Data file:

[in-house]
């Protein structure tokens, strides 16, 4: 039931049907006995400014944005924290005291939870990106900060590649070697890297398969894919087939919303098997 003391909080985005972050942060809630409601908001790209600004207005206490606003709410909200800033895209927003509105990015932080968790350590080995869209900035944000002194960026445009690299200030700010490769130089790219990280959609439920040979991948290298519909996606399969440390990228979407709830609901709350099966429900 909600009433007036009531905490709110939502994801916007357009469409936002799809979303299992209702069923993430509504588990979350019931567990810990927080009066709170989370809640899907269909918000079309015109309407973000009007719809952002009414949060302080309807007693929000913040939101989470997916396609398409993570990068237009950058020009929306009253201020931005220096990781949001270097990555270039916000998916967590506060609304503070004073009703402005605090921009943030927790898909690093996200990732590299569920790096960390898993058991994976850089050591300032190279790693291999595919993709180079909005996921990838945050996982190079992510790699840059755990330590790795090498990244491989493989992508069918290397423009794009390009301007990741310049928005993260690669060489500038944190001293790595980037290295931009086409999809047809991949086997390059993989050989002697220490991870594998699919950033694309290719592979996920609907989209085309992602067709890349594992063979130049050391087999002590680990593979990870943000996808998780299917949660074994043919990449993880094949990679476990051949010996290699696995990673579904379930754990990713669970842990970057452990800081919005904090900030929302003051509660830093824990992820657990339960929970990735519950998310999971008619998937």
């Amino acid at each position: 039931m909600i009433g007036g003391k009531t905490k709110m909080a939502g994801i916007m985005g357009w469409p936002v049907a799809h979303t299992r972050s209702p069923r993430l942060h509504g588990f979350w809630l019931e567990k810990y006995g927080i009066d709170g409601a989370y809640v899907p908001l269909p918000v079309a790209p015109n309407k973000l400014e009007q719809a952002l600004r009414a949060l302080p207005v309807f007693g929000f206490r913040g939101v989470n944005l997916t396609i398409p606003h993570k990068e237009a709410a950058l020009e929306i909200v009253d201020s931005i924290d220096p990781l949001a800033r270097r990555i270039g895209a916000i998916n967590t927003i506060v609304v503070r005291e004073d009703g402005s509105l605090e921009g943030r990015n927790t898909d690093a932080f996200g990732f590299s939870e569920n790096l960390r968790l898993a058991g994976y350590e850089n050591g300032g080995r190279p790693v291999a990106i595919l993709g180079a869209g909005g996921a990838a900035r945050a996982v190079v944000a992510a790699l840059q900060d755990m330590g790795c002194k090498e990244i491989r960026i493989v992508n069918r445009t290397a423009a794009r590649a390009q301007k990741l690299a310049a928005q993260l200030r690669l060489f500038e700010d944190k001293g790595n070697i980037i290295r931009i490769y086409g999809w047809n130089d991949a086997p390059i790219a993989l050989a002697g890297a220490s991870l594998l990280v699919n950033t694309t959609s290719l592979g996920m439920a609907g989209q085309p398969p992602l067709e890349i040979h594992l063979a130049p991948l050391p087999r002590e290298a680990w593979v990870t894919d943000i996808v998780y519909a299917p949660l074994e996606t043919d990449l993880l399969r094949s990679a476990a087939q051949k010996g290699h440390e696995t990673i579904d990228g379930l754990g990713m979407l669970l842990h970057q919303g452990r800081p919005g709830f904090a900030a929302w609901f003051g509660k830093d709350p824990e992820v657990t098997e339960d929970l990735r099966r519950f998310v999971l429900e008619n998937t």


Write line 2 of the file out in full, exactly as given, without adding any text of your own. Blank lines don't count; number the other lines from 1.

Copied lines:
């Protein structure tokens, strides 16, 4: 039931049907006995400014944005924290005291939870990106900060590649070697890297398969894919087939919303098997 003391909080985005972050942060809630409601908001790209600004207005206490606003709410909200800033895209927003509105990015932080968790350590080995869209900035944000002194960026445009690299200030700010490769130089790219990280959609439920040979991948290298519909996606399969440390990228979407709830609901709350099966429900 909600009433007036009531905490709110939502994801916007357009469409936002799809979303299992209702069923993430509504588990979350019931567990810990927080009066709170989370809640899907269909918000079309015109309407973000009007719809952002009414949060302080309807007693929000913040939101989470997916396609398409993570990068237009950058020009929306009253201020931005220096990781949001270097990555270039916000998916967590506060609304503070004073009703402005605090921009943030927790898909690093996200990732590299569920790096960390898993058991994976850089050591300032190279790693291999595919993709180079909005996921990838945050996982190079992510790699840059755990330590790795090498990244491989493989992508069918290397423009794009390009301007990741310049928005993260690669060489500038944190001293790595980037290295931009086409999809047809991949086997390059993989050989002697220490991870594998699919950033694309290719592979996920609907989209085309992602067709890349594992063979130049050391087999002590680990593979990870943000996808998780299917949660074994043919990449993880094949990679476990051949010996290699696995990673579904379930754990990713669970842990970057452990800081919005904090900030929302003051509660830093824990992820657990339960929970990735519950998310999971008619998937």